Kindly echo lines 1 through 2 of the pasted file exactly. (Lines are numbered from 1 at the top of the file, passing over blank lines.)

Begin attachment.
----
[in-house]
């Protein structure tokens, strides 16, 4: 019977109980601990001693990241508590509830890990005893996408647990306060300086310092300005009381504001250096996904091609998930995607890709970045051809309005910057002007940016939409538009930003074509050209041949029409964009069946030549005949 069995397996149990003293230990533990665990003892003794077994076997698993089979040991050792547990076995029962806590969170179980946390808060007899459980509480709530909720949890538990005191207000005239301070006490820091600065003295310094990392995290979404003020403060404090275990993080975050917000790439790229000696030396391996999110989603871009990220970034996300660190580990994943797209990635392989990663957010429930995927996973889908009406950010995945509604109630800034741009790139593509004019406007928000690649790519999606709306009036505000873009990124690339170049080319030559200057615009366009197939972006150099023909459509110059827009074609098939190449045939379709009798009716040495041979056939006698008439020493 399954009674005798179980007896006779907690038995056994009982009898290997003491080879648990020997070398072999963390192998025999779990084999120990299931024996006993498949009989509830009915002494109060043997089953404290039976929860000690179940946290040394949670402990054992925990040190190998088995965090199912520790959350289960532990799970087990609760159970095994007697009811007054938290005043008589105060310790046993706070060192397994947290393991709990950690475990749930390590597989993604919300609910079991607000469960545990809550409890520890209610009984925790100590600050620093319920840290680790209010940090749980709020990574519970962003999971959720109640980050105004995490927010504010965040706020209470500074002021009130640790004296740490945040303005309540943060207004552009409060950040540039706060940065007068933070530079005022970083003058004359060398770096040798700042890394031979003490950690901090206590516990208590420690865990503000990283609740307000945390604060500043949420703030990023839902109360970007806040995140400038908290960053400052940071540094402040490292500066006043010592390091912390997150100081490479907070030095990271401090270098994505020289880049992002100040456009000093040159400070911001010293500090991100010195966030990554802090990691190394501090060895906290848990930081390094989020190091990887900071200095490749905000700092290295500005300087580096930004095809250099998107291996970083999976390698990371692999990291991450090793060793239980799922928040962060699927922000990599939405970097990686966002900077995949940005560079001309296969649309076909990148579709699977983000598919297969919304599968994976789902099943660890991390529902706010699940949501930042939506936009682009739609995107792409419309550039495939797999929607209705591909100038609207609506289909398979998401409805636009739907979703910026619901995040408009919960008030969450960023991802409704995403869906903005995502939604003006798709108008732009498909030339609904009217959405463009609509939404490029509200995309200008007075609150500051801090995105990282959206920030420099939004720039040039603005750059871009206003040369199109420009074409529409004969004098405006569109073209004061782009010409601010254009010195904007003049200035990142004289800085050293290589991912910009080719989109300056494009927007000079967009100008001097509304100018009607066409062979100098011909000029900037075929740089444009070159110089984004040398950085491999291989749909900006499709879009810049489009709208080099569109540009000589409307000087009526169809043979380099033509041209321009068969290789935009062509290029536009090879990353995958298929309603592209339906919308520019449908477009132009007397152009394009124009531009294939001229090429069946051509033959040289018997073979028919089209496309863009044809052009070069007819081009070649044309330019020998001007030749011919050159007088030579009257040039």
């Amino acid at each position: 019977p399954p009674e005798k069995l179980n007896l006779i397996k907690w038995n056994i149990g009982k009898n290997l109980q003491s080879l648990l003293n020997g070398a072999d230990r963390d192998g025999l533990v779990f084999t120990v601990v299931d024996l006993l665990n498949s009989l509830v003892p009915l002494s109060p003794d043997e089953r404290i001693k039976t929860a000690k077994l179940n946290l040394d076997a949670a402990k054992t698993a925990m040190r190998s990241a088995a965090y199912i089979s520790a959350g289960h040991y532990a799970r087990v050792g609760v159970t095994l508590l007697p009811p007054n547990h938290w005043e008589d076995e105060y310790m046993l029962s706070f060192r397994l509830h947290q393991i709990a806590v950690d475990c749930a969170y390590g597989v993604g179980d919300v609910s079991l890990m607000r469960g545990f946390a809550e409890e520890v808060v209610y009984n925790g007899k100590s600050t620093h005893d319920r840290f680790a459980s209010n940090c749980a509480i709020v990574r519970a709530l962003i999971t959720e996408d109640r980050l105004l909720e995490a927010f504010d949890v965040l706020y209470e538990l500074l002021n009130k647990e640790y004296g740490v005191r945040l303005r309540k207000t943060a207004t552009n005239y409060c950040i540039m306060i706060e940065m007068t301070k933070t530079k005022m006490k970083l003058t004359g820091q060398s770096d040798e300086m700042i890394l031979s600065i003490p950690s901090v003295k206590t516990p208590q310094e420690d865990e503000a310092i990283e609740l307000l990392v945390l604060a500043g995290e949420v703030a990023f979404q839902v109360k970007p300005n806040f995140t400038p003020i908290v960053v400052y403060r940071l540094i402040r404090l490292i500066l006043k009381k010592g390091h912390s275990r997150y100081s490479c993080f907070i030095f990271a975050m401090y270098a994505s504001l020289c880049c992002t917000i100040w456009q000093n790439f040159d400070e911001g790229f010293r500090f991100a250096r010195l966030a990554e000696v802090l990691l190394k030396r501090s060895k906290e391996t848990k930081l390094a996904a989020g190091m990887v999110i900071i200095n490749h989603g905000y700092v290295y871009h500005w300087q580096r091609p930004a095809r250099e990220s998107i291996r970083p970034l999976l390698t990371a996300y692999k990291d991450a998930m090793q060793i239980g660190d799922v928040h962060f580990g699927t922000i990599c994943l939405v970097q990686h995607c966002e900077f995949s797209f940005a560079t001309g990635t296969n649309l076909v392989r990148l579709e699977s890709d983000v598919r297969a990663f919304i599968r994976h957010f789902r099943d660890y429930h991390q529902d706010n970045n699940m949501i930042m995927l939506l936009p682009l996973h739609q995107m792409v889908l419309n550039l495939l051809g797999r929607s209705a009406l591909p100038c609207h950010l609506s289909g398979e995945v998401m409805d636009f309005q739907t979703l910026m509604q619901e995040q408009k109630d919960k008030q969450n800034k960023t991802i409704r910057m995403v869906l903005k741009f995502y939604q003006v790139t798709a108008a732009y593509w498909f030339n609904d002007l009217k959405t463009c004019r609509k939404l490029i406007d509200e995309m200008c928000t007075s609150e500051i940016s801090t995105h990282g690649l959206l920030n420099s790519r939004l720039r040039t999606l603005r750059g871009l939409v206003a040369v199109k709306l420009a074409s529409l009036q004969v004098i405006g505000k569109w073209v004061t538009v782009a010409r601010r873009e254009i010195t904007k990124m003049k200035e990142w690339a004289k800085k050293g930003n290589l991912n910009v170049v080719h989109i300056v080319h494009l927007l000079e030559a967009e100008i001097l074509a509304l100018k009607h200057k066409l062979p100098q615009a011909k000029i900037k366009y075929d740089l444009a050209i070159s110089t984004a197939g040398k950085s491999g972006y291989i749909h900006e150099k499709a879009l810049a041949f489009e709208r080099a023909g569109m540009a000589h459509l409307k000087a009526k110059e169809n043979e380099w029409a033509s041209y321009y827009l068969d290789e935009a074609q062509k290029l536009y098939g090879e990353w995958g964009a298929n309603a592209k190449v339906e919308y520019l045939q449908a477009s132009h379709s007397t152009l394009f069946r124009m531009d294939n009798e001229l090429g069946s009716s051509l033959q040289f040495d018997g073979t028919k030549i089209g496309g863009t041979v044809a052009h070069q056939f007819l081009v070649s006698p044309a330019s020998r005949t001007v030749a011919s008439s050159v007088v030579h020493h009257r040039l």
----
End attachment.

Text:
[in-house]
């Protein structure tokens, strides 16, 4: 019977109980601990001693990241508590509830890990005893996408647990306060300086310092300005009381504001250096996904091609998930995607890709970045051809309005910057002007940016939409538009930003074509050209041949029409964009069946030549005949 069995397996149990003293230990533990665990003892003794077994076997698993089979040991050792547990076995029962806590969170179980946390808060007899459980509480709530909720949890538990005191207000005239301070006490820091600065003295310094990392995290979404003020403060404090275990993080975050917000790439790229000696030396391996999110989603871009990220970034996300660190580990994943797209990635392989990663957010429930995927996973889908009406950010995945509604109630800034741009790139593509004019406007928000690649790519999606709306009036505000873009990124690339170049080319030559200057615009366009197939972006150099023909459509110059827009074609098939190449045939379709009798009716040495041979056939006698008439020493 399954009674005798179980007896006779907690038995056994009982009898290997003491080879648990020997070398072999963390192998025999779990084999120990299931024996006993498949009989509830009915002494109060043997089953404290039976929860000690179940946290040394949670402990054992925990040190190998088995965090199912520790959350289960532990799970087990609760159970095994007697009811007054938290005043008589105060310790046993706070060192397994947290393991709990950690475990749930390590597989993604919300609910079991607000469960545990809550409890520890209610009984925790100590600050620093319920840290680790209010940090749980709020990574519970962003999971959720109640980050105004995490927010504010965040706020209470500074002021009130640790004296740490945040303005309540943060207004552009409060950040540039706060940065007068933070530079005022970083003058004359060398770096040798700042890394031979003490950690901090206590516990208590420690865990503000990283609740307000945390604060500043949420703030990023839902109360970007806040995140400038908290960053400052940071540094402040490292500066006043010592390091912390997150100081490479907070030095990271401090270098994505020289880049992002100040456009000093040159400070911001010293500090991100010195966030990554802090990691190394501090060895906290848990930081390094989020190091990887900071200095490749905000700092290295500005300087580096930004095809250099998107291996970083999976390698990371692999990291991450090793060793239980799922928040962060699927922000990599939405970097990686966002900077995949940005560079001309296969649309076909990148579709699977983000598919297969919304599968994976789902099943660890991390529902706010699940949501930042939506936009682009739609995107792409419309550039495939797999929607209705591909100038609207609506289909398979998401409805636009739907979703910026619901995040408009919960008030969450960023991802409704995403869906903005995502939604003006798709108008732009498909030339609904009217959405463009609509939404490029509200995309200008007075609150500051801090995105990282959206920030420099939004720039040039603005750059871009206003040369199109420009074409529409004969004098405006569109073209004061782009010409601010254009010195904007003049200035990142004289800085050293290589991912910009080719989109300056494009927007000079967009100008001097509304100018009607066409062979100098011909000029900037075929740089444009070159110089984004040398950085491999291989749909900006499709879009810049489009709208080099569109540009000589409307000087009526169809043979380099033509041209321009068969290789935009062509290029536009090879990353995958298929309603592209339906919308520019449908477009132009007397152009394009124009531009294939001229090429069946051509033959040289018997073979028919089209496309863009044809052009070069007819081009070649044309330019020998001007030749011919050159007088030579009257040039």